- Is your internet connection fast enough? Slow internet connections can cause video calls to freeze or disconnect unexpectedly.
8. How much will you charge?
You may or may not have a choice as to how much you charge your students. Some platforms offer teachers a flat fee. Other platforms allow teachers to set their own prices. If you decide to sell your English teaching services on your own website, you can charge anything you want as long as someone is willing to pay for it.
9. Do you need teaching credentials to stand out- or should you get some?
Having a teaching degree can make you stand out from the crowd, but it isn’t necessary. If you do want to get some teaching credentials, you don’t need to go back to school to get a 4-year degree.
Many successful online English teachers get TEFL certified. (TEFL is an acronym for teaching English as a foreign language).
10. Where will you teach?
One of the great things about teaching students online via video is students get to interact with you- the teacher, face to face, wherever you are so long as you have a laptop and an internet connection.
- Make sure the room you are in (during your teaching session) is quiet. The last thing you want is for a screaming kid and yelping dogs to interrupt your class.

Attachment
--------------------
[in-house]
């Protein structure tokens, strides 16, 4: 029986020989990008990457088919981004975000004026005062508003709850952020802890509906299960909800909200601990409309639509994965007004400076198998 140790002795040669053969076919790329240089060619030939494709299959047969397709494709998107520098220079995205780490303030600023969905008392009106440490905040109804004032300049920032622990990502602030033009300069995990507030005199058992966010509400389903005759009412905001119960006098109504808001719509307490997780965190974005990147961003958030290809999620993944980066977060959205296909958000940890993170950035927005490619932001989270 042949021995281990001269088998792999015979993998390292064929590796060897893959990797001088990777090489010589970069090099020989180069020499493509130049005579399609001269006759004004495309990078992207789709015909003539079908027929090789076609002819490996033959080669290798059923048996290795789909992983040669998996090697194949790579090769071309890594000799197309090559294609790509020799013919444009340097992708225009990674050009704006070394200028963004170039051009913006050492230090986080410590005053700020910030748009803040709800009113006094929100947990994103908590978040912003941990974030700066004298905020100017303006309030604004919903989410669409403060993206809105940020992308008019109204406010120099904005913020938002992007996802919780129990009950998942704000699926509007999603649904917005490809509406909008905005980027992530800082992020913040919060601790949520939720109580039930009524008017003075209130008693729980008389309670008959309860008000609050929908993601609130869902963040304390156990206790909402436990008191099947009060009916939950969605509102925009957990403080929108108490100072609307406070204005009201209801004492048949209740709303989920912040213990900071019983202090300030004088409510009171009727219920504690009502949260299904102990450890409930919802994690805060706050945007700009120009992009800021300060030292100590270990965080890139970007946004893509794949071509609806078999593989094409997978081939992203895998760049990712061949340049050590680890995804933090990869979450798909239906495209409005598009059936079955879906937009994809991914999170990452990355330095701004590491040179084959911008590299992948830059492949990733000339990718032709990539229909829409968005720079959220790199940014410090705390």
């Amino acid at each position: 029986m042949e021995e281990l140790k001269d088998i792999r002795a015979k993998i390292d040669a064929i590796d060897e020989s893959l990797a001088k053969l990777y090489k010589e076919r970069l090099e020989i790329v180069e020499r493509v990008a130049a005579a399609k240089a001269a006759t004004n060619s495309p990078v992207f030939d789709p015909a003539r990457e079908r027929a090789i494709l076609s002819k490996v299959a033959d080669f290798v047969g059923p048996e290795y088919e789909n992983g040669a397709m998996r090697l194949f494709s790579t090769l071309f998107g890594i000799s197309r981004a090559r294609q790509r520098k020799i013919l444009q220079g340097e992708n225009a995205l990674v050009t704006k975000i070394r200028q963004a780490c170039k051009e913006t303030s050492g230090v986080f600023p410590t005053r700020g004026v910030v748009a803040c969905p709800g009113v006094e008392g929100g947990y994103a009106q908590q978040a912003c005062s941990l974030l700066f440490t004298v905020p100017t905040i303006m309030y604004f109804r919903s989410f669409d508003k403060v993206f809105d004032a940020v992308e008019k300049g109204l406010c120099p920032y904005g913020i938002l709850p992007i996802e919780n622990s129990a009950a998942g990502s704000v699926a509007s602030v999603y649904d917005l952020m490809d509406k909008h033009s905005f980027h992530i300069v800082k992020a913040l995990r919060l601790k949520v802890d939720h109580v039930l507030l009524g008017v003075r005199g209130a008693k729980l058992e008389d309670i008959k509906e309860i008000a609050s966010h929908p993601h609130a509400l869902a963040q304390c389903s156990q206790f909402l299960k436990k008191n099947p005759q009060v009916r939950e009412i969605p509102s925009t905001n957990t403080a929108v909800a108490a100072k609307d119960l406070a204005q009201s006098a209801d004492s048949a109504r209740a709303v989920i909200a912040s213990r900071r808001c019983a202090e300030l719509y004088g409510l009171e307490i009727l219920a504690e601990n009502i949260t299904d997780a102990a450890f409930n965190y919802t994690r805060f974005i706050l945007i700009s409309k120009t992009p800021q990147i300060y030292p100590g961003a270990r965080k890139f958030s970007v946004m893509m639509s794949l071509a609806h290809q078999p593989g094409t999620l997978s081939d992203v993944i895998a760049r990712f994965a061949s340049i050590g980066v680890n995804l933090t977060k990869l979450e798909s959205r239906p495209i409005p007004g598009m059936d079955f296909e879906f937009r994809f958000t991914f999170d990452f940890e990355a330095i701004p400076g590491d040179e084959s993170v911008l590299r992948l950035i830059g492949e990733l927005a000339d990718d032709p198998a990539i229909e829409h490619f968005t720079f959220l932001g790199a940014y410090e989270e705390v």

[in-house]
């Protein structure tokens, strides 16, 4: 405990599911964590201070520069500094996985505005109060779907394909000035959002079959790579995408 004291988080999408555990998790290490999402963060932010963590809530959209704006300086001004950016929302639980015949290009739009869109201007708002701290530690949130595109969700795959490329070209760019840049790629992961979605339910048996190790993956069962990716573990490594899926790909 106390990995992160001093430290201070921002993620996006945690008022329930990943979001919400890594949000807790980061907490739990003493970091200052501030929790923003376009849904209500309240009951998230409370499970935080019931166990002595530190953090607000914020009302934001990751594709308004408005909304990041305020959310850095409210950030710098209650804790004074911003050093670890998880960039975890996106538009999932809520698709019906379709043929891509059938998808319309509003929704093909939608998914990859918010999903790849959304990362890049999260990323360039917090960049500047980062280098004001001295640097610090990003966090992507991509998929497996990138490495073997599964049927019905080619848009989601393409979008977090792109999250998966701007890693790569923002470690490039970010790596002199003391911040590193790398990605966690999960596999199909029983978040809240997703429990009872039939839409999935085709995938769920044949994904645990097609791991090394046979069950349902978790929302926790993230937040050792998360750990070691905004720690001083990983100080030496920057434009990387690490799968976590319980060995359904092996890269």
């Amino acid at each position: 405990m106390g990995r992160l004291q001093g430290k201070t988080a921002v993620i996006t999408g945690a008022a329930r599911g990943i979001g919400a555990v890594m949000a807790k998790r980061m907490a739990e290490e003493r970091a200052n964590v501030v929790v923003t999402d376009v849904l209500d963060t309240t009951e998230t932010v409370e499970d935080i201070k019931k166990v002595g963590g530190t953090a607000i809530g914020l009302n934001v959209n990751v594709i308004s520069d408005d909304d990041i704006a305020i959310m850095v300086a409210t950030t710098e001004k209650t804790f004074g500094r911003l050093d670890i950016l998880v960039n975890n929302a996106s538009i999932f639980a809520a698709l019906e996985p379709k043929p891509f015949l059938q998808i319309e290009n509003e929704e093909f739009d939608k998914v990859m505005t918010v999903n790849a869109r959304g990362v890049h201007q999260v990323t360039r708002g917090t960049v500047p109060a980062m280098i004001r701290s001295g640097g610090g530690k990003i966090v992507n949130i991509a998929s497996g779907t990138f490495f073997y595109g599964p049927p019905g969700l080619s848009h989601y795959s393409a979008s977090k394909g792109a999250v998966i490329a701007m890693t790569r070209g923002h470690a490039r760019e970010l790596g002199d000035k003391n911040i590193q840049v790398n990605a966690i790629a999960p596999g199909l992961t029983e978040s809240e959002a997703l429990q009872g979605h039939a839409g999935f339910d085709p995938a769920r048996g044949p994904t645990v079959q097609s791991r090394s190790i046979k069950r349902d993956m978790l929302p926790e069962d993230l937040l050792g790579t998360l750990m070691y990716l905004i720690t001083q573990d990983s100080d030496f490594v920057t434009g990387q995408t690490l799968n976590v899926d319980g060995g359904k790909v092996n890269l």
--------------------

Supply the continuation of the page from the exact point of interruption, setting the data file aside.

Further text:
- Ensure the room where you conduct your online teaching is tidy. There is something unsightly and distracting about talking to someone on video when you can see underwear on the bed in the background.
[thrive_text_block color=”dark” headline=””]You might be interested in reading 13 creative ways to travel the world on a tight budget. [/thrive_text_block]
Teaching English Online Is A Business
Just because you put up a virtual “open for business sign” doesn’t mean students will come knocking down your door.
As with any business, you’re going to have to market your services to prospective students. (How else will they find you)?
Unfortunately, the business side of things can be a big frustration for English teachers who teach online because marketing your English teaching services can easily take up as much if not more of your time than the actual teaching- especially when you first start out.
Do your homework, check out the competition, network and be patient.